If he has a problem he can show us the circuit, the designed layout, and his work and it will be fairly easy to play "spot the difference" to see what has gone wrong.

    Matrix board (just perforated board without copper) and wire wrap or some other form of rat's nest construction can be somewhat tricky for a third party to verify, especially if you are doing it from photos.

    The dead bug layout specified above can be made to match the schematic layout quite closely (as long as the various component packages cooperate). OK, it's not quite dead bug unless there are IC's mounted upside-down, but it's kinda the same thing. Verification is probably not that hard either, but you may lack the step between schematic and circuit (i.e. a plan) which can have it's effects on neatness.
     
  16. Toby

    Toby

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    Jun 15, 2011
    Sorry it has taken so long but here are some images.

    The first is my schematic, messy I know but it was knocked up fairly quickly in the time I had available.

    Secondly a screenshot of Lochmaster. The components have all be placed onto the board in random postions, it all fits. The problem is getting everything connected. The board size you see is the area I have to play with.

    [​IMG]

    [​IMG]
     
  17. poor mystic

    poor mystic

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    Apr 8, 2011
    You didn't post a piccy of the bottom side. Is it such a nightmare to look at?
     
  18. Toby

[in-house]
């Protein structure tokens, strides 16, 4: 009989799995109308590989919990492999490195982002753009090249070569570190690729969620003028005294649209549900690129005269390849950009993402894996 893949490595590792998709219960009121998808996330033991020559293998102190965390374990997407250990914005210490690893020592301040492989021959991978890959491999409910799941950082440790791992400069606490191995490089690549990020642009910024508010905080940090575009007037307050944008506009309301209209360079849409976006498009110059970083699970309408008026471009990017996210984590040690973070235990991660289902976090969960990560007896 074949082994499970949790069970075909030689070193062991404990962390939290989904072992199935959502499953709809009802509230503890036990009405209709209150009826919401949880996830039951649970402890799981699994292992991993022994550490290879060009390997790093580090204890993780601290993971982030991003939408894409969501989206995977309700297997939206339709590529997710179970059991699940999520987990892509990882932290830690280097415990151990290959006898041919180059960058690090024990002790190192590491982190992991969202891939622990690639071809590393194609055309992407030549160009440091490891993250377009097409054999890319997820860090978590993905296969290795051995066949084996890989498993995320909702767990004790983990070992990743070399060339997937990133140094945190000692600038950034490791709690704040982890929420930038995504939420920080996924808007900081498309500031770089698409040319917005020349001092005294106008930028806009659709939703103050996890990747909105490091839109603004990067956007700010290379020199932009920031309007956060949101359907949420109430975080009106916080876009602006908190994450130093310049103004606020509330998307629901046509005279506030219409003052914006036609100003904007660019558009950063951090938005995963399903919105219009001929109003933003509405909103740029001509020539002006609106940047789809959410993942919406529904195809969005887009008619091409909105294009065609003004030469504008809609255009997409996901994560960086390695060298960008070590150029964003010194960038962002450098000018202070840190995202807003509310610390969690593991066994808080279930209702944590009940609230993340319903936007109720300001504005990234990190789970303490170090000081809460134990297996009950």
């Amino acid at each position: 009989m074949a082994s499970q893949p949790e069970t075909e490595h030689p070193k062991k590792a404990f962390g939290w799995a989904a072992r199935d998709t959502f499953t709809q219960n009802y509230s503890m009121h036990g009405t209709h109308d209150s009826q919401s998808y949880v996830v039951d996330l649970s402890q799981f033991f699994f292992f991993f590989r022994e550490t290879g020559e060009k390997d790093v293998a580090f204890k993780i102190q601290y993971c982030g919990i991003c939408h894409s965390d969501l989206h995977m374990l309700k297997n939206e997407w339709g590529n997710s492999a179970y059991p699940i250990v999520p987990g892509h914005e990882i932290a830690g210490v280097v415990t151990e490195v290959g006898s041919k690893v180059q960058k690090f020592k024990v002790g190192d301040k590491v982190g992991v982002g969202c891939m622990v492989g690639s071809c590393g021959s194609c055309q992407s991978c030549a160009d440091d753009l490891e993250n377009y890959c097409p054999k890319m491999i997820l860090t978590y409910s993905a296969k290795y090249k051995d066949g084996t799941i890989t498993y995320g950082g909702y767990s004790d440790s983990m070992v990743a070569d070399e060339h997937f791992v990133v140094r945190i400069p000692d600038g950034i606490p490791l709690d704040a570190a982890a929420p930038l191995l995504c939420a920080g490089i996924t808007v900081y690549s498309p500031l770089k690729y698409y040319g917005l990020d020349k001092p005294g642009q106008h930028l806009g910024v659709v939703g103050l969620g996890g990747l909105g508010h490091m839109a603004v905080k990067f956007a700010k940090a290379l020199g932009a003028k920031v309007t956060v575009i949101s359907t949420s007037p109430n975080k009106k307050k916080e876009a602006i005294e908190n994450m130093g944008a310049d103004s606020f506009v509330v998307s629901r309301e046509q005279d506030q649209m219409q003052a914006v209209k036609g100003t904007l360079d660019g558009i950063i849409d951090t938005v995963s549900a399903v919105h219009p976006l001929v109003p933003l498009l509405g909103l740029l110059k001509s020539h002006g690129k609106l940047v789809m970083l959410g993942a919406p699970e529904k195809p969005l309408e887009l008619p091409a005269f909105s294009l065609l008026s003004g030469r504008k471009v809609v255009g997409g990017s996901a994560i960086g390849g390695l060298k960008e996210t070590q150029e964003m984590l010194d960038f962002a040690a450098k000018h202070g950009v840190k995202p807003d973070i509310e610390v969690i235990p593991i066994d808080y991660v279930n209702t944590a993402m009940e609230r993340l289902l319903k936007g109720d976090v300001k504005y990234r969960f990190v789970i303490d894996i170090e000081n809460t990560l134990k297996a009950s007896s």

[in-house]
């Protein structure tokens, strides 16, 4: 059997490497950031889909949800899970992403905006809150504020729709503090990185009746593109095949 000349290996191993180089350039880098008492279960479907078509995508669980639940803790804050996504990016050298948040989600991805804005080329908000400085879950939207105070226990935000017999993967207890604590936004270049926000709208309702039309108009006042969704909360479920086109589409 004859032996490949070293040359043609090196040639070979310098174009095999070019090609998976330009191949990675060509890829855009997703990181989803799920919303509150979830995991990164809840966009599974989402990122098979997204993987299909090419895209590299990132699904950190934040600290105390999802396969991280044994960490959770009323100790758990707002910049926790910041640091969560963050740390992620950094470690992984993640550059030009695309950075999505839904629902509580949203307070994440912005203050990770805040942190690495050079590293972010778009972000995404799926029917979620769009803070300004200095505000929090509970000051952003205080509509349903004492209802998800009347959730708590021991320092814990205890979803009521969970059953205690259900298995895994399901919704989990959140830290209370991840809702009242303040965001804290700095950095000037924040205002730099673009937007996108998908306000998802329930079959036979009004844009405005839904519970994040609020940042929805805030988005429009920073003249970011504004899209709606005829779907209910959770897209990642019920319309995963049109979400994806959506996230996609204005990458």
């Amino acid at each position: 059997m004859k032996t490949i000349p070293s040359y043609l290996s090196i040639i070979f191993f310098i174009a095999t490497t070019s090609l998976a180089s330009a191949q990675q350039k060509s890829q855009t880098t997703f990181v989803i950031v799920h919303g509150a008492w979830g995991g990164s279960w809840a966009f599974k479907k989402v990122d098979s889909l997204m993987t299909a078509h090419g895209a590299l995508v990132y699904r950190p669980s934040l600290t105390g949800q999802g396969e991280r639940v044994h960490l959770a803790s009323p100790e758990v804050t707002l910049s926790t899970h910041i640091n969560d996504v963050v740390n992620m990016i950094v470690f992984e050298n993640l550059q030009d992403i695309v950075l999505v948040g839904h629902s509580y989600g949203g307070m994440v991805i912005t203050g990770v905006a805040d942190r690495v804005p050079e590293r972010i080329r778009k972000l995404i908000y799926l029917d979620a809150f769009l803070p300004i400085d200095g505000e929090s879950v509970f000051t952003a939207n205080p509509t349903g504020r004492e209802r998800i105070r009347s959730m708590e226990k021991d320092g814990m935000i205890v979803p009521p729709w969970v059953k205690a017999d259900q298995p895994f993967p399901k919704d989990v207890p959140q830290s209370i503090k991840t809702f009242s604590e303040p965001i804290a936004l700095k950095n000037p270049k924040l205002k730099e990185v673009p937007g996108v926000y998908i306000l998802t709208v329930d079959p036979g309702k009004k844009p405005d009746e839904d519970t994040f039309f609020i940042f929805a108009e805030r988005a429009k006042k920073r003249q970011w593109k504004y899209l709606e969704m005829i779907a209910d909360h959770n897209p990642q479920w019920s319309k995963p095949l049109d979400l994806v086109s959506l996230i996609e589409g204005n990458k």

Toby

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    Jun 15, 2011
    As I say, those components are just placed randomly to show what needs to fit, and the size of the board they need to fit on. Nothing is connected. Everytime I tried and ran out of room I just binned it.
     
  19. poor mystic

    poor mystic

    1,068
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    Apr 8, 2011
    Ahh. Sad.
    Well looking at the images you posted I can see you have a real eye for neatness and that makes me sure you'll find the right solution in the end. I suppose there's no hope of stacking 2 bits of veroboard in the box?
     
  20. Toby

    Toby

    19
    0
    Jun 15, 2011
    Unfortunately not as the relays take up most of the height.

    One thing that that has just popped into my head after reading your previous post again is were you expecting to see the jumper wires on the solder side? When connecting I've been placing them on the component side which is where I thought they should be.

    Yes I do like to try to keep it neat, doesn't always work though! :D